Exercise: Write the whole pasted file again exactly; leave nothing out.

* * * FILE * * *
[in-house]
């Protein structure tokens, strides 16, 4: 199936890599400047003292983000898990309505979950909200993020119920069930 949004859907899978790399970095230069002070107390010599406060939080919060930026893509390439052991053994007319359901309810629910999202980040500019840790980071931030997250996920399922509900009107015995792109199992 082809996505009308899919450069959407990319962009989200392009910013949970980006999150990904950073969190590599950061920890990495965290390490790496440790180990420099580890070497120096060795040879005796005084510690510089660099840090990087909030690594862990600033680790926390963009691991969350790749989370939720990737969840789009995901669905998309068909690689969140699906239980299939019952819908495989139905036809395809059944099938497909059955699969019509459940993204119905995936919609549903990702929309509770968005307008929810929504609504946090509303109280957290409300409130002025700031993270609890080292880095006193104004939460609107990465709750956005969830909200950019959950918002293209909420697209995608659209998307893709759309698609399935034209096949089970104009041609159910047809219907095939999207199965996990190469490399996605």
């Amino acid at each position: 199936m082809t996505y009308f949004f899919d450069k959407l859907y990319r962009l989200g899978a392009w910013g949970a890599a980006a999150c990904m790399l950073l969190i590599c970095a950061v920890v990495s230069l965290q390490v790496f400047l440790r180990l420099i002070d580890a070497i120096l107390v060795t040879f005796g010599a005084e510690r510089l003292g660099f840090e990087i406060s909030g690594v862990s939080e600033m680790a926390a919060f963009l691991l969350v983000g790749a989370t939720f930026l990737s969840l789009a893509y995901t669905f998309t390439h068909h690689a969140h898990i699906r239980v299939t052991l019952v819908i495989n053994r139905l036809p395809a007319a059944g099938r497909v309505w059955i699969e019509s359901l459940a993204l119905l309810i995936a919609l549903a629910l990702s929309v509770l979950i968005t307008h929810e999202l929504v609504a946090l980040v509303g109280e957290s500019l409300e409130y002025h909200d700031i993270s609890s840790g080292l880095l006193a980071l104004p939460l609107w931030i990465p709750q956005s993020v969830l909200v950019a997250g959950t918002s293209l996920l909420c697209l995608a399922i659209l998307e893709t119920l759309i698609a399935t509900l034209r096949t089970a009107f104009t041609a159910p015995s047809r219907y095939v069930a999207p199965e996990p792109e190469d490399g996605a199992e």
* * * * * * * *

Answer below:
[in-house]
């Protein structure tokens, strides 16, 4: 199936890599400047003292983000898990309505979950909200993020119920069930 949004859907899978790399970095230069002070107390010599406060939080919060930026893509390439052991053994007319359901309810629910999202980040500019840790980071931030997250996920399922509900009107015995792109199992 082809996505009308899919450069959407990319962009989200392009910013949970980006999150990904950073969190590599950061920890990495965290390490790496440790180990420099580890070497120096060795040879005796005084510690510089660099840090990087909030690594862990600033680790926390963009691991969350790749989370939720990737969840789009995901669905998309068909690689969140699906239980299939019952819908495989139905036809395809059944099938497909059955699969019509459940993204119905995936919609549903990702929309509770968005307008929810929504609504946090509303109280957290409300409130002025700031993270609890080292880095006193104004939460609107990465709750956005969830909200950019959950918002293209909420697209995608659209998307893709759309698609399935034209096949089970104009041609159910047809219907095939999207199965996990190469490399996605």
């Amino acid at each position: 199936m082809t996505y009308f949004f899919d450069k959407l859907y990319r962009l989200g899978a392009w910013g949970a890599a980006a999150c990904m790399l950073l969190i590599c970095a950061v920890v990495s230069l965290q390490v790496f400047l440790r180990l420099i002070d580890a070497i120096l107390v060795t040879f005796g010599a005084e510690r510089l003292g660099f840090e990087i406060s909030g690594v862990s939080e600033m680790a926390a919060f963009l691991l969350v983000g790749a989370t939720f930026l990737s969840l789009a893509y995901t669905f998309t390439h068909h690689a969140h898990i699906r239980v299939t052991l019952v819908i495989n053994r139905l036809p395809a007319a059944g099938r497909v309505w059955i699969e019509s359901l459940a993204l119905l309810i995936a919609l549903a629910l990702s929309v509770l979950i968005t307008h929810e999202l929504v609504a946090l980040v509303g109280e957290s500019l409300e409130y002025h909200d700031i993270s609890s840790g080292l880095l006193a980071l104004p939460l609107w931030i990465p709750q956005s993020v969830l909200v950019a997250g959950t918002s293209l996920l909420c697209l995608a399922i659209l998307e893709t119920l759309i698609a399935t509900l034209r096949t089970a009107f104009t041609a159910p015995s047809r219907y095939v069930a999207p199965e996990p792109e190469d490399g996605a199992e």